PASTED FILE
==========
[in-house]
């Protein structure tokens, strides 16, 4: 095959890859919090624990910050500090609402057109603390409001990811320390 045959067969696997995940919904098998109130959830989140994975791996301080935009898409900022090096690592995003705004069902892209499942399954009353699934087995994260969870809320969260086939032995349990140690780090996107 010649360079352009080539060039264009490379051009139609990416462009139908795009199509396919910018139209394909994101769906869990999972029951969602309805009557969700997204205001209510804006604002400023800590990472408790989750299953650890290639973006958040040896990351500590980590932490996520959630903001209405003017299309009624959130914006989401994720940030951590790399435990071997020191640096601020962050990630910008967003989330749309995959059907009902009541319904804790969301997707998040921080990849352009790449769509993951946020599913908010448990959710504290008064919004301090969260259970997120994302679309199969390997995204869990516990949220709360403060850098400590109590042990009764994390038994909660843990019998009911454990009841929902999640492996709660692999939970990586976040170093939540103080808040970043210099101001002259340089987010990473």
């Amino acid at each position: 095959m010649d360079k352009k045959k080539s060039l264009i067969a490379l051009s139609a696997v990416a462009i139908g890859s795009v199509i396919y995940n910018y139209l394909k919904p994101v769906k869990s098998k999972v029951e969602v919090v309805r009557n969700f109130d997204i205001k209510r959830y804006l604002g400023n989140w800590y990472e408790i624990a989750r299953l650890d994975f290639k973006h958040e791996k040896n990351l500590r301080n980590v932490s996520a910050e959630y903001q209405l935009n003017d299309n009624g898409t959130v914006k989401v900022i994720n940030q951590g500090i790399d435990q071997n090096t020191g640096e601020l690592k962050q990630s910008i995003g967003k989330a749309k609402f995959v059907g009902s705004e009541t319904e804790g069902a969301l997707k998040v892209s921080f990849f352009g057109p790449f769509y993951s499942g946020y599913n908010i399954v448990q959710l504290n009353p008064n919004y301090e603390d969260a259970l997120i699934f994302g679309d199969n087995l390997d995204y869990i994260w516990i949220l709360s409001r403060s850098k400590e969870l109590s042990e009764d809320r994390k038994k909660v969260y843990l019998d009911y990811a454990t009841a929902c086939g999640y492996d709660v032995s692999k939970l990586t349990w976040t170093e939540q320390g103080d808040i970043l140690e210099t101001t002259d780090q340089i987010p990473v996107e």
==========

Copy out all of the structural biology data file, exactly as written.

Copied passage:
[in-house]
């Protein structure tokens, strides 16, 4: 095959890859919090624990910050500090609402057109603390409001990811320390 045959067969696997995940919904098998109130959830989140994975791996301080935009898409900022090096690592995003705004069902892209499942399954009353699934087995994260969870809320969260086939032995349990140690780090996107 010649360079352009080539060039264009490379051009139609990416462009139908795009199509396919910018139209394909994101769906869990999972029951969602309805009557969700997204205001209510804006604002400023800590990472408790989750299953650890290639973006958040040896990351500590980590932490996520959630903001209405003017299309009624959130914006989401994720940030951590790399435990071997020191640096601020962050990630910008967003989330749309995959059907009902009541319904804790969301997707998040921080990849352009790449769509993951946020599913908010448990959710504290008064919004301090969260259970997120994302679309199969390997995204869990516990949220709360403060850098400590109590042990009764994390038994909660843990019998009911454990009841929902999640492996709660692999939970990586976040170093939540103080808040970043210099101001002259340089987010990473």
């Amino acid at each position: 095959m010649d360079k352009k045959k080539s060039l264009i067969a490379l051009s139609a696997v990416a462009i139908g890859s795009v199509i396919y995940n910018y139209l394909k919904p994101v769906k869990s098998k999972v029951e969602v919090v309805r009557n969700f109130d997204i205001k209510r959830y804006l604002g400023n989140w800590y990472e408790i624990a989750r299953l650890d994975f290639k973006h958040e791996k040896n990351l500590r301080n980590v932490s996520a910050e959630y903001q209405l935009n003017d299309n009624g898409t959130v914006k989401v900022i994720n940030q951590g500090i790399d435990q071997n090096t020191g640096e601020l690592k962050q990630s910008i995003g967003k989330a749309k609402f995959v059907g009902s705004e009541t319904e804790g069902a969301l997707k998040v892209s921080f990849f352009g057109p790449f769509y993951s499942g946020y599913n908010i399954v448990q959710l504290n009353p008064n919004y301090e603390d969260a259970l997120i699934f994302g679309d199969n087995l390997d995204y869990i994260w516990i949220l709360s409001r403060s850098k400590e969870l109590s042990e009764d809320r994390k038994k909660v969260y843990l019998d009911y990811a454990t009841a929902c086939g999640y492996d709660v032995s692999k939970l990586t349990w976040t170093e939540q320390g103080d808040i970043l140690e210099t101001t002259d780090q340089i987010p990473v996107e």